First headship challenges and steps to success
School: Colville Primary School
Headteacher: Jagdeep Birdi
Number of pupils on roll: 375
Headteacher Jagdeep Birdi took up his first headship four years ago at Colville Primary School in west London. Prior to his start in 2011, the school had been given a ‘satisfactory’ rating by Ofsted. Two years later the school had improved to ‘good’.
‘Colville was languishing when I started but there was hope and I felt that' says Jagdeep. 'The children clearly had more potential than was being achieved and with 15 years teaching and two deputy headships behind me I felt confident that I had the experience I needed to improve the school.’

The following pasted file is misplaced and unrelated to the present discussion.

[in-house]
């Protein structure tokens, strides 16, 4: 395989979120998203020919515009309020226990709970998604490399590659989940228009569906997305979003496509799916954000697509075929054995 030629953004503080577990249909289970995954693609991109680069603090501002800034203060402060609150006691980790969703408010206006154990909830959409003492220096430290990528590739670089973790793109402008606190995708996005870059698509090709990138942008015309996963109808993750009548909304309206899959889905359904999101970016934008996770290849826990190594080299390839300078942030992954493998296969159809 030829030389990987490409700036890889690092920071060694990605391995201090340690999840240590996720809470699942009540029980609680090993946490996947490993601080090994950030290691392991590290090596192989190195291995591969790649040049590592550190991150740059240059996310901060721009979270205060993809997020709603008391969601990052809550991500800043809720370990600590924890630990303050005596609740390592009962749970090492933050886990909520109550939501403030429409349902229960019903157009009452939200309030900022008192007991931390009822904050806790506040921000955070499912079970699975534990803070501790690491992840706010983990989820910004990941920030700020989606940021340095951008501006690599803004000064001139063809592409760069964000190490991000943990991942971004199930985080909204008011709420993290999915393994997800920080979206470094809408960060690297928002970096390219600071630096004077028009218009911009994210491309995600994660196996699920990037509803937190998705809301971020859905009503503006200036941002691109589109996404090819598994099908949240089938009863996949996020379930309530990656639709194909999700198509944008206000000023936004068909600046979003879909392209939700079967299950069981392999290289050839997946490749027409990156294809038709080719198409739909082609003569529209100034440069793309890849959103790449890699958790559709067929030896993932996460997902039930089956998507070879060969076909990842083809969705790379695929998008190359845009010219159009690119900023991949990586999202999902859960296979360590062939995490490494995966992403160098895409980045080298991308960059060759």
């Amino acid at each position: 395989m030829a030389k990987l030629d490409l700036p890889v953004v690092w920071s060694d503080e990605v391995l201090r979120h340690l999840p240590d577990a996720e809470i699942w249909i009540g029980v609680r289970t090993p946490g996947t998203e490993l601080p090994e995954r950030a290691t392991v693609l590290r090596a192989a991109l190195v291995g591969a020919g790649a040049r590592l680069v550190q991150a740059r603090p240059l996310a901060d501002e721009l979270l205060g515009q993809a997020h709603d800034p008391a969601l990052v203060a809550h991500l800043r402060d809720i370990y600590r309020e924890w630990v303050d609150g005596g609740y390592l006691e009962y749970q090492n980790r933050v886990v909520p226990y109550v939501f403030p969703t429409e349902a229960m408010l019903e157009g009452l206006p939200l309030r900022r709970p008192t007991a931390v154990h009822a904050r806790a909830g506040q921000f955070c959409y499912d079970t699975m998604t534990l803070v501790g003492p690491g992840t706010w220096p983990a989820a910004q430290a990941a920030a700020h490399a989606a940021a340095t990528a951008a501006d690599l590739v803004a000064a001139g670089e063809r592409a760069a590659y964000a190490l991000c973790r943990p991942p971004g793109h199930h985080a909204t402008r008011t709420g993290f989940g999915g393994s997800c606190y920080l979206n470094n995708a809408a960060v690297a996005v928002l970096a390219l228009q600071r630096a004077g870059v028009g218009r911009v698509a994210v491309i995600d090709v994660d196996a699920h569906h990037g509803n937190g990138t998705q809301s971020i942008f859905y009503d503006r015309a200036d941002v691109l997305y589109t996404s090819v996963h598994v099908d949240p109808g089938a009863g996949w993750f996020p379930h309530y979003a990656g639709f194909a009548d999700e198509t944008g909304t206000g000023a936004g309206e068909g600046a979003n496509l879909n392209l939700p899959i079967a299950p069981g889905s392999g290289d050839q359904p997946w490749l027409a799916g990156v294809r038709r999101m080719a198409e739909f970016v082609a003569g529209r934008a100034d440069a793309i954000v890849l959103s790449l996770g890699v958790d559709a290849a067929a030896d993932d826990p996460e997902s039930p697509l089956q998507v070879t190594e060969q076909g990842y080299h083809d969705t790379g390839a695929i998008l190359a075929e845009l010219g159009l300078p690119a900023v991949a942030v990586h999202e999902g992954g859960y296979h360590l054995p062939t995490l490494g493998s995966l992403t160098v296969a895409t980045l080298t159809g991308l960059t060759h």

So how did Jagdeep deal with his first headship and achieve such progress? His approach is outlined below.
Identify what your school needs
There is no one size fits all
‘Every headship is completely different; every school and situation is different – there is no one size fits all model. Coming into an established school doing well is very different to coming into one like this which was in a fragile state’ says Jagdeep.
The first thing Jagdeep noticed was the attitude of the parents. ‘Parents were fractious and not confident that the school would do the best by their child and Ofsted had told them that was the case. The parents were nervous of the staff at school and didn’t trust them.’
As the new headteacher arriving at a school which had a strained relationship with parents, Jagdeep knew it was important to start building relations. ‘You need to get to know and understand the parents and they need to do the same with you.